Climate change-forced migrationThere is an urgent need for Australia, and the international community, both to seek to avert the worst aspects of climate change and to plan to respond to the likelihood that very large numbers of people will be forced to flee their homelands due to climate change and related factors.

Human Tide calls on the polluters — those of us in the wealthiest countries of the world — to establish a US$100 billion a year fund to help poor people. According to the British economist, Sir Nicholas Stern, these people are the most likely to bare the brunt of the problems the world may face.

Further, there is a need for the international community to develop the tools — legal, institutional and logistical — to aid people forced to flee their homes for reasons associated with climate change. The international community responded to the refugee crisis of the Second World War by signing the 1951 Refugees Convention and establishing the United Nations High Commissioner for Refugees. This could be a model upon which to base a system for offering security to those forced to flee their homes due to climate change.

From an Australian immigration perspective, there is a need to challenge some of the assumptions that have underpinned our approach to forced migration for many years. We cannot simply stand, arms folded, on Australia’s borders repeating the mantra that we will decide who comes and the circumstances in which they come. We need to be more creative, more flexible and more engaged with the real world.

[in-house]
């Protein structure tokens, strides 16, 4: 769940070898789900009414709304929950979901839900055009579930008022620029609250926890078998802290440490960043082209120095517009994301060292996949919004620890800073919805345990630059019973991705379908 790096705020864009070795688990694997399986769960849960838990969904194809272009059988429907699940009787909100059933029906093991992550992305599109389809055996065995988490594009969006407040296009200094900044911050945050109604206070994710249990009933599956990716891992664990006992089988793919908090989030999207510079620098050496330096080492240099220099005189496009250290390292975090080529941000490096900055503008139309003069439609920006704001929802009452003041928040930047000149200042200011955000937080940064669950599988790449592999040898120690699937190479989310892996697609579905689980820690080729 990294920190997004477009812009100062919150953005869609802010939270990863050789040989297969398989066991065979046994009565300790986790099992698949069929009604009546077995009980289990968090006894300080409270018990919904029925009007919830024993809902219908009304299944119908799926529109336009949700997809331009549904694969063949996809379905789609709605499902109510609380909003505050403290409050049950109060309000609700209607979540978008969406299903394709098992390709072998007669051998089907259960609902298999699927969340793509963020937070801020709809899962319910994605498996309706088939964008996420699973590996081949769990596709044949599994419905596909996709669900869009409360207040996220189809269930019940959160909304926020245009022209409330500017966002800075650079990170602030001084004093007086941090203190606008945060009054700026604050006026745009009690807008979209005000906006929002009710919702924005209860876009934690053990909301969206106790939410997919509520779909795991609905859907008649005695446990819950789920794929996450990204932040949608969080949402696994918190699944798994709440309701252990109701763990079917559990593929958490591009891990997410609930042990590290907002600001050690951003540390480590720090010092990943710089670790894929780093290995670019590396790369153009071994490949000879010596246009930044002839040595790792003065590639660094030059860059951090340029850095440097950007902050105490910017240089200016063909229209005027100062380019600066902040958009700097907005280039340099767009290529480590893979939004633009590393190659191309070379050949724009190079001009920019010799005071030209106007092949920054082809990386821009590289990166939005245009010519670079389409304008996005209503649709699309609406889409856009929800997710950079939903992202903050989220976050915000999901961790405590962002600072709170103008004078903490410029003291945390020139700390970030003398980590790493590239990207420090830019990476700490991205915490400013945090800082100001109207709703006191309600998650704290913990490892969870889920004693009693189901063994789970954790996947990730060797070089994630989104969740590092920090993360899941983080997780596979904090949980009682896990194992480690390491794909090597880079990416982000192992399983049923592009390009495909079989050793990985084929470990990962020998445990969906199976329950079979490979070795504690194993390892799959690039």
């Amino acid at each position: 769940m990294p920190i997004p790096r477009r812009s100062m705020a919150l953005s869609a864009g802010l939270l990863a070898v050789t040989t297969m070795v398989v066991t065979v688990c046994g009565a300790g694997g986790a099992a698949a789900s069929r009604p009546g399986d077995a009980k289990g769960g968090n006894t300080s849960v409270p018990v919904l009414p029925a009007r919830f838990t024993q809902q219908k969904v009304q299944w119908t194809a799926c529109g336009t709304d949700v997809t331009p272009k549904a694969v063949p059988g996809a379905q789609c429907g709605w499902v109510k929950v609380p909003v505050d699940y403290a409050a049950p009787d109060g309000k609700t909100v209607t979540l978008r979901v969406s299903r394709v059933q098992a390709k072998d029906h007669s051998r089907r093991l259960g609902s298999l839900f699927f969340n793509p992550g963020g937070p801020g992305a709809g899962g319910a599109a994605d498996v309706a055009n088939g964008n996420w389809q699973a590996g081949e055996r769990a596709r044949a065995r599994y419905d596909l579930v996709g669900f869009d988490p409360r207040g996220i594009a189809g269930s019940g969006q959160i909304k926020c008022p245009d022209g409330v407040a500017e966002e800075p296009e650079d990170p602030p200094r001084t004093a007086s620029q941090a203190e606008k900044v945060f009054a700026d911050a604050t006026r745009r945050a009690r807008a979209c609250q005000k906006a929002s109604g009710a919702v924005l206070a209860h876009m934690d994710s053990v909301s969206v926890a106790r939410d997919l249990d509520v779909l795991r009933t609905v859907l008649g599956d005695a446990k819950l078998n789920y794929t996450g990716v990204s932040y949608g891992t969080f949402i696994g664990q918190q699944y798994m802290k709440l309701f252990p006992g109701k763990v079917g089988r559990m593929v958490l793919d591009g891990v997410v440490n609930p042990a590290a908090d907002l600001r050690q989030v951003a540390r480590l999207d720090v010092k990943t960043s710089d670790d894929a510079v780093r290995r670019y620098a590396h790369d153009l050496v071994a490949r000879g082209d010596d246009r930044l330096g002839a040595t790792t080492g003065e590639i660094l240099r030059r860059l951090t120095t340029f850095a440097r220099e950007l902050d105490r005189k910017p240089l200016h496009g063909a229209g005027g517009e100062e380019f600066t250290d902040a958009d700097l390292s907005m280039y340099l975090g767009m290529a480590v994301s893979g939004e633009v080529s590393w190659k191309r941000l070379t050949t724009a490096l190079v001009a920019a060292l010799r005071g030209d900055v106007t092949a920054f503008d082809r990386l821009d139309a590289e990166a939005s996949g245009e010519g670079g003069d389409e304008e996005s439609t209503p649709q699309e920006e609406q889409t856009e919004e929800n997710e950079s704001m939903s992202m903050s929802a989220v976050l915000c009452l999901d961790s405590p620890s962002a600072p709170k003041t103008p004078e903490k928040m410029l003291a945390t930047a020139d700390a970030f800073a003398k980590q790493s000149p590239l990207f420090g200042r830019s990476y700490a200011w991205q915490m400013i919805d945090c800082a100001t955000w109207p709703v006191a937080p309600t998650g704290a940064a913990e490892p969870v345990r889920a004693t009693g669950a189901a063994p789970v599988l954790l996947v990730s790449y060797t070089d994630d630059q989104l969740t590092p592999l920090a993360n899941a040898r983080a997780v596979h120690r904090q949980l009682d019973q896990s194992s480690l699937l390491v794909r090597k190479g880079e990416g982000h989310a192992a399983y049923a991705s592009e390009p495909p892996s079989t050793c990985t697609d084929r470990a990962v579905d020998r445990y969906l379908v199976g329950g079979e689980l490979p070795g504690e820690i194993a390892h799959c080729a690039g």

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Existing comments

I'm amazed that no-one has commented on this article. It's important.
I have visions of millions of desperate people, in fifty years time, desperately trying to get to Australia in whatever they can sail, and our navy patrolling the seas and sinking them.

Gavan Breen | 04 June 2007  

The comments by the Acting Deputy Secretary of the Dept. of Immigration leave me horrified. Australia's nearest Island neighbours would have little chance to solve internal movements... Let's keep in mind too where those Australians, living either in threatened coastal areas or drought affected regions would be welcome.

Veronika Jeffrey | 06 June 2007  

Gavan and Veronica: Whether the Australian Navy sinks (or turns back unseaworthy boats, leaving them eventually to sink somewhere out of sight out of mind) boat people who are fleeing an environmental disaster area in Asia or the Pacific depemds entirely on the kind of government Australia will have at the time and the instructions it gives. The Navy will do what it is told to do by the Government on a matter defined as about national security - as it did in 2001 If we care about this, we have to make sure we elect a government that will care too.

tony kevin | 08 June 2007  

A most timely article which makes it abundantly clear that the time has well and truly come for the world's richest nations, including Australia, to confont unparalleled moral problems which can be resolved onl by national leaders with the vision, courage and generosity to think beyond national self interest.

David Dyer | 09 June 2007  

A most timely article which makes it abundantly clear that the time has well and truly come for the world's richest nations, including Australia, to confont unparalleled moral problems which can be resolved onl by national leaders with the vision, courage and generosity to think beyond national self interest.

David Dyer | 09 June 2007